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Are flaxseeds still nutritious even after they are heated or baked?

While flaxseed oil should not be heated because it can easily oxidize and lose too many of its valuable nutrients, it appears that heat does not have the same effect on whole flaxseeds. Flaxseeds contain a high concentration of alpha-linolenic acid (ALA). Our website profile shows them to contain over 3 grams of ALA in 2 tablespoons, and this amount of ALA represents 54% of their total fat content. Flaxseeds contain not only ALA, however, but other important nutrients as well, including vitamins, minerals, fiber, and lignan phytonutrients such as secoisolariciresinol diglucoside (SDG).

Research studies have shown that the ALA in flaxseeds and the lignan phytonutrients in this food are surprisingly heat stable. For this reason, we believe that it safe to use flaxseeds in baking and still receive substantial amounts of ALA and other nutrients when consuming the flax-containing cooked foods.

Studies testing the amount of omega-3 fat in baked goods indicate no significant breakdown or loss of beneficial fats occurs in baking. For example, in one study, the ALA content of muffins containing 25 grams of flaxseeds was not significantly reduced after baking. Researchers speculate that the omega-3 fats in flaxseed are resistant to heat because they are not isolated but rather are present in a matrix of other compounds that the flaxseeds contain, including the lignan phytonutrients that have antioxidant properties.

It's also worth pointing out that the temperatures used for baking were normal baking temperatures of 350°F (177°C) and higher—not specially lowered temperatures to see if the seeds needed lower heat to keep their ALA intact. Baking times were also normal—falling in the one to two hour range. In one study, the seeds were even exposed to a heat level of 660°F (349°C), apparently without damaging their ALA content.

The lignan phytonutrient SDG has also be found to be stable in its chemical structure when exposed to normal baking conditions. In one study, consumption of SDG-enriched muffins was found to enhance the production of mammalian lignans in women, reflecting their stability and bioavailability. In another study, women who ate raw, ground flaxseed daily for four weeks had similar plasma fatty acid profiles as those who ate milled flaxseed that had been baked in bread. Both groups of women showed a lowering of total cholesterol and "bad" LDL cholesterol, further reflecting that flaxseeds still have benefits when used in baked goods.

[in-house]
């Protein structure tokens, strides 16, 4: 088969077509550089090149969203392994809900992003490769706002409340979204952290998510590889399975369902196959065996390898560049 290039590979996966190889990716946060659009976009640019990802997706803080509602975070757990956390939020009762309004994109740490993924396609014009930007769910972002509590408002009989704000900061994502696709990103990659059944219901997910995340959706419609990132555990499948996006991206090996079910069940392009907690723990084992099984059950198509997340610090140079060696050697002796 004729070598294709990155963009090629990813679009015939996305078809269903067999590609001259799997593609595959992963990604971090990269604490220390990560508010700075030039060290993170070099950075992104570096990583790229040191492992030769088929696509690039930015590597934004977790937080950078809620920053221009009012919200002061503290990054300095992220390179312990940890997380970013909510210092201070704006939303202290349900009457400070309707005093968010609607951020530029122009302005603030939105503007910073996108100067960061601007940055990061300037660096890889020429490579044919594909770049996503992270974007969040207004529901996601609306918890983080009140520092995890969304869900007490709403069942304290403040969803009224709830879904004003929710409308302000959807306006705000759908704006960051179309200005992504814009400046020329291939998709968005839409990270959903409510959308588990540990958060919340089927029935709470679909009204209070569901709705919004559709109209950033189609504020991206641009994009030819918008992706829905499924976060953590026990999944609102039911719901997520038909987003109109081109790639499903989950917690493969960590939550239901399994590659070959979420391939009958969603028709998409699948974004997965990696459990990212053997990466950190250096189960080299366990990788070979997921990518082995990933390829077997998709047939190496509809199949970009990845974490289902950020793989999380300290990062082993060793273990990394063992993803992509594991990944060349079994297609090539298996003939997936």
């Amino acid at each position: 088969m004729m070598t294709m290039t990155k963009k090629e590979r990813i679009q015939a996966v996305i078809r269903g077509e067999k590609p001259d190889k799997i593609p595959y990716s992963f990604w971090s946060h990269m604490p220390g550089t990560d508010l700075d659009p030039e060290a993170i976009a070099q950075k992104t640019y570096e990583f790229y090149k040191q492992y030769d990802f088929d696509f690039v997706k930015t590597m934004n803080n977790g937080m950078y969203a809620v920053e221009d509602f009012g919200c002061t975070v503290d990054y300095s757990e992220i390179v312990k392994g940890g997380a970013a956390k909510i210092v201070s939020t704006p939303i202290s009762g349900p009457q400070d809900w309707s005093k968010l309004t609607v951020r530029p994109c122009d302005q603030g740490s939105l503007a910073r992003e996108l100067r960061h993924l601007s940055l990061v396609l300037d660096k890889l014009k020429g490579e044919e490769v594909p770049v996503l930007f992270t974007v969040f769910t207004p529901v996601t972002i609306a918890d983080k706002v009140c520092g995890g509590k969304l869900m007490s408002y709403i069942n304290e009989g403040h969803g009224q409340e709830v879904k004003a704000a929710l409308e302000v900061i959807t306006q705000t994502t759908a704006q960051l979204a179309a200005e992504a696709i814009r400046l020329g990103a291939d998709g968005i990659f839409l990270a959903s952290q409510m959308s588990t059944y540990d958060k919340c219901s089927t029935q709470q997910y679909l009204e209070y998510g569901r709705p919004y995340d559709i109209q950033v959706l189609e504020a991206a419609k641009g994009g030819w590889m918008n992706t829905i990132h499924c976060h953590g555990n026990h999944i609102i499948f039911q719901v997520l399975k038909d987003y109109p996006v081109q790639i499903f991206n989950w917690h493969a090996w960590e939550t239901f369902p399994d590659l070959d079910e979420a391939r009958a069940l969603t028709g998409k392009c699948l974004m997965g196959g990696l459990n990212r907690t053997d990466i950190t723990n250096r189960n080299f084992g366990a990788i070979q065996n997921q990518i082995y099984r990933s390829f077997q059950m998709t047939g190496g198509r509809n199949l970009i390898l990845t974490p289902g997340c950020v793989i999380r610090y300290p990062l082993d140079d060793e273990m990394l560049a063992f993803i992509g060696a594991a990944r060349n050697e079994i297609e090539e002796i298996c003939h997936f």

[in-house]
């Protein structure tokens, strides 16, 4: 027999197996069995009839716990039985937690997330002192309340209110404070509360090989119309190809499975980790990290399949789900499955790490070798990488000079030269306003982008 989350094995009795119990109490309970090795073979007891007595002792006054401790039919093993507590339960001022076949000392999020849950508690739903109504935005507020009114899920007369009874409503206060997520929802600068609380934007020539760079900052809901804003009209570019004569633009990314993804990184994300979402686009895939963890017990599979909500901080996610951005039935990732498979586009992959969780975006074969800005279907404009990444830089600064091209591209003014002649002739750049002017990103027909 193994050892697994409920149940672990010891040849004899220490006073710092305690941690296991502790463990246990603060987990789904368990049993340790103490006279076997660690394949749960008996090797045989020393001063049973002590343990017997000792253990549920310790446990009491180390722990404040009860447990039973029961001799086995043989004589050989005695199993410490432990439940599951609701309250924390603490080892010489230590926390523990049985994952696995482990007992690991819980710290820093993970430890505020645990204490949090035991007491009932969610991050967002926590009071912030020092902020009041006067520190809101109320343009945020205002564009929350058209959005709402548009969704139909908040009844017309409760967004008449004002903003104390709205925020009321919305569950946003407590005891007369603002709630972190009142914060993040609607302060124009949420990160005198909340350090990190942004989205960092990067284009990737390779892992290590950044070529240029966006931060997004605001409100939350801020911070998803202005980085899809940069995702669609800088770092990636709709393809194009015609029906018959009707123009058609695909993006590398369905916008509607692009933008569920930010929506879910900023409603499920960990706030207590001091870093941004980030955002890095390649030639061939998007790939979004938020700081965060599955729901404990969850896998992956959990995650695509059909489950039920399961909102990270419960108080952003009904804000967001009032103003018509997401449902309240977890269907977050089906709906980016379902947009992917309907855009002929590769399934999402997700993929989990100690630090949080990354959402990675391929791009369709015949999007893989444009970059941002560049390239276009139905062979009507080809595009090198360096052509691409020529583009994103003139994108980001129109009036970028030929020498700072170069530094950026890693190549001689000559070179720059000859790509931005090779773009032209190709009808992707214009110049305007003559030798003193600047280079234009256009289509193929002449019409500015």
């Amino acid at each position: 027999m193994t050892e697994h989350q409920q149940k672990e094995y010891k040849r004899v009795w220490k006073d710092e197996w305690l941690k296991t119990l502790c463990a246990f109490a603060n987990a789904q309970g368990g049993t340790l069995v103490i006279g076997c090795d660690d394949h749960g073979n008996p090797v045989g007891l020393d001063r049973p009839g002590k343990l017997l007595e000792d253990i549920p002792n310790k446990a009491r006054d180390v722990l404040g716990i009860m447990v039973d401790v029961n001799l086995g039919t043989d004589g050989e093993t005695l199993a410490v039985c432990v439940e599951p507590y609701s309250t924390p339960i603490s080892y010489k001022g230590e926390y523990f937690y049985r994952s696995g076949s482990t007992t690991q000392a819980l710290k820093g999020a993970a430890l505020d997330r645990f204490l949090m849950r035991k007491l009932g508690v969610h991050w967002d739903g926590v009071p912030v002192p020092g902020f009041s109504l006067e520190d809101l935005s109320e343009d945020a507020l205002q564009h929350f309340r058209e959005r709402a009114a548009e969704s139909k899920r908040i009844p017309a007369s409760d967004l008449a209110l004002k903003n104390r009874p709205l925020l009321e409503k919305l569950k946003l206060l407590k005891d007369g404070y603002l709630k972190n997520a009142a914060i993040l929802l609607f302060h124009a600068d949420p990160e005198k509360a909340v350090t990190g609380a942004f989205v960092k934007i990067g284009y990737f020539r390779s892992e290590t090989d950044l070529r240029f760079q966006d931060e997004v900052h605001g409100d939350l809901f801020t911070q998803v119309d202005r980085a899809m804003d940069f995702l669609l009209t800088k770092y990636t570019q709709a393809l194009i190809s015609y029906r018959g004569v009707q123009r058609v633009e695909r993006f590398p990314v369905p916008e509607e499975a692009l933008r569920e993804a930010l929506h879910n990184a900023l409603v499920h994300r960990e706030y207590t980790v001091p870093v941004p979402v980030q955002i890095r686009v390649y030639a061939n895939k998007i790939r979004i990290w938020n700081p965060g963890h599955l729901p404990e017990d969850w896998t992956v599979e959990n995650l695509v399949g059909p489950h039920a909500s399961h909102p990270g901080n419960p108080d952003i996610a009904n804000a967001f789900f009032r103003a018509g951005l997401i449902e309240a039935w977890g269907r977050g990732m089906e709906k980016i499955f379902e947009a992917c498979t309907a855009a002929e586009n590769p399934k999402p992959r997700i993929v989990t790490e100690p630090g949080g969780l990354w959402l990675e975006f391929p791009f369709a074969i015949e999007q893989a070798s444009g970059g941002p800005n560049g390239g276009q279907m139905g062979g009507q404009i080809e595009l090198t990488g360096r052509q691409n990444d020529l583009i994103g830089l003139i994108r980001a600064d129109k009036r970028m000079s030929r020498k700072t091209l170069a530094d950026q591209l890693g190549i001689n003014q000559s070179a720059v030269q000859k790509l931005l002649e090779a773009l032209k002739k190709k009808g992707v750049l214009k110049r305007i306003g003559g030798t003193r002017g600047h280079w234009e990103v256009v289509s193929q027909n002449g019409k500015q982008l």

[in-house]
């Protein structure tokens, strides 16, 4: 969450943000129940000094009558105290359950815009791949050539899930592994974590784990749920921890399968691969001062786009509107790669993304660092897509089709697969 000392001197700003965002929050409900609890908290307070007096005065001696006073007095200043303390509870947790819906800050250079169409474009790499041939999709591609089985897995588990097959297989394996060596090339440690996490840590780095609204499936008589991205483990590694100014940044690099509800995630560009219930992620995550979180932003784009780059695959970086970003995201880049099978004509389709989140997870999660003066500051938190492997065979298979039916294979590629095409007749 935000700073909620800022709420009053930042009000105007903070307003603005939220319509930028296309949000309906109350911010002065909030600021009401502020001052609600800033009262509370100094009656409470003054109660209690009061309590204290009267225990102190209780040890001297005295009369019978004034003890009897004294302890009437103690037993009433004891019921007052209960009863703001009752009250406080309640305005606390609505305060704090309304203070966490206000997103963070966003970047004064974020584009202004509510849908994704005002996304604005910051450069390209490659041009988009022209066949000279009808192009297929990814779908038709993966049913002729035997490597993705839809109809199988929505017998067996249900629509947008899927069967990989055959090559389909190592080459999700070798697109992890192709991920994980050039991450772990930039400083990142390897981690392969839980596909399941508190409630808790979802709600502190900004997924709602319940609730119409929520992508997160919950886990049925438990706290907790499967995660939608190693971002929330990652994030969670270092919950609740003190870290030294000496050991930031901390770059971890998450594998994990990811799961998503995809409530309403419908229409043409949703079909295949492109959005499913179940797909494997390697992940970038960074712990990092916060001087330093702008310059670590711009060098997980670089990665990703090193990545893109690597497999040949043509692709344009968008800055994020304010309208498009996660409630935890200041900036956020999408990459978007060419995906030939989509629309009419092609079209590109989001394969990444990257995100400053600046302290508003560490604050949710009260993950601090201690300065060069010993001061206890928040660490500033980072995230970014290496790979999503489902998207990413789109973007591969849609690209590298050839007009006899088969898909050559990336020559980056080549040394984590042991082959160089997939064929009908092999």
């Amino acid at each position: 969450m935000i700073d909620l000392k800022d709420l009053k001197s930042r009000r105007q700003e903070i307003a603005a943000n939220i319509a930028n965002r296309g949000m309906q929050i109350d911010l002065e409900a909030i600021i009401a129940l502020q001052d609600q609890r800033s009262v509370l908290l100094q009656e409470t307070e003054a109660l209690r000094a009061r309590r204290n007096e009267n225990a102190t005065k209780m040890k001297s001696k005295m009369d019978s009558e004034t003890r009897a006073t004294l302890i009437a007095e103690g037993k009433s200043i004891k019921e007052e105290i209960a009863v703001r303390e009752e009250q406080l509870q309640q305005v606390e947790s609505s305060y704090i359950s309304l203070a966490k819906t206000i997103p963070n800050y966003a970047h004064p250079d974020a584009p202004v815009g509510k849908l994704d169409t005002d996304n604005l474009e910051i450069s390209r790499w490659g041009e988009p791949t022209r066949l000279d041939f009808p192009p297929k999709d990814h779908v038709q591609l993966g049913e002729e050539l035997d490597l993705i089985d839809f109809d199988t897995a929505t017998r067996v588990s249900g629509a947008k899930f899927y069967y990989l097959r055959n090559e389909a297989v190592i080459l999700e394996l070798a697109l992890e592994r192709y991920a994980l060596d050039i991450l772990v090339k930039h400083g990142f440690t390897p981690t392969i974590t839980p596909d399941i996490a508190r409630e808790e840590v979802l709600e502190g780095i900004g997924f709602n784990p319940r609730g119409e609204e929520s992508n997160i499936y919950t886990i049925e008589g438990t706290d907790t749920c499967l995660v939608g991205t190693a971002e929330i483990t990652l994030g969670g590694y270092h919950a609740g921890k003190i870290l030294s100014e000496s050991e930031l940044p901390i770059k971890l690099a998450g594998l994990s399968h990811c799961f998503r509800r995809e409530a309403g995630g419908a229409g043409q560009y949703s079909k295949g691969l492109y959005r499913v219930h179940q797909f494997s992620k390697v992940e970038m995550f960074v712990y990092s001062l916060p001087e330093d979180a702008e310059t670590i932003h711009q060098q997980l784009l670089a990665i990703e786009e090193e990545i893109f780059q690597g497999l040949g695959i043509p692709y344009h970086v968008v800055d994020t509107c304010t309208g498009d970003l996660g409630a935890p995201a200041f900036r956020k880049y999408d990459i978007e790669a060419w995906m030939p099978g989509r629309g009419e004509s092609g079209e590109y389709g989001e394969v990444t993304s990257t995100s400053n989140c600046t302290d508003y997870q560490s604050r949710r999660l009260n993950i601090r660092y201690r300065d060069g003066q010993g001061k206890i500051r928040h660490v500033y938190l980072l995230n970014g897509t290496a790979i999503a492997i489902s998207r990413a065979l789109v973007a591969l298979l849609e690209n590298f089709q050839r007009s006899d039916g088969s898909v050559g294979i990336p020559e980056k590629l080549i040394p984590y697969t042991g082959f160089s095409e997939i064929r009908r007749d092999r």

A study on incorporation of flaxseeds into pasta - involving overnight drying of the flax-containing pasta at temperatures of either 104F(40C) or 178F (80C) plus boiling of the dried pasta - also showed a reduction in ALA of 8% or less. And a study on the boiling of flax bolls (the seed-containing portion of the plant) showed a reduction in ALA of 4-5%. All of these studies are consistent in demonstrating the relatively stable nature of ALA in flaxseeds to heat.

Based upon these research studies (all cited in the References section below), it appears that the ALA in flaxseeds is relatively stable to heat, and that flaxseeds can provide substantial ALA benefits even after processing, incorporation into cooked foods.

References

Cunnane SC, Ganguli S, et al. High alpha-linolenic acid flaxseed (Linum usitatissimum): some nutritional properties in humans. Br J Nutr. 1993 Mar;69(2):443-53.

Cunnane SC, Hamadeh MJ, Liede AC, et al. Nutritional attributes of traditional flaxseed in healthy young adults. Am J Clin Nutr. 1995 Jan;61(1):62-8.

Fofana B, Cloutier S, Kirby CW, et al. A well balanced omega-6/omega-3 ratio in developing flax bolls after heating and its implications for use as a fresh vegetable by humans. Food Research International, Volume 44, Issue 8, October 2011, Pages 2459-2464.

Hallund J, Ravn-Haren G, et al. A lignan complex isolated from flaxseed does not affect plasma lipid concentrations or antioxidant capacity in healthy postmenopausal women. J Nutr. 2006 Jan;136(1):112-6.

Hyvarinen HK, Pihlava JM, et al. Effect of processing and storage on the stability of flaxseed lignan added to bakery products. J Agric Food Chem. 2006 Jan 11;54(1):48-53.

Manthey FA, Lee RE, Hall CA 3rd. Processing and cooking effects on lipid content and stability of alpha-linolenic acid in spaghetti containing ground flaxseed. J Agric Food Chem. 2002 Mar 13;50(6):1668-71.

Villeneuve S, Des Marchais LP, Gauvreau V, et al. Effect of flaxseed processing on engineering properties and fatty acids profiles of pasta. Food and Bioproducts Processing, Volume 91, Issue 3, July 2013, Pages 183-191.

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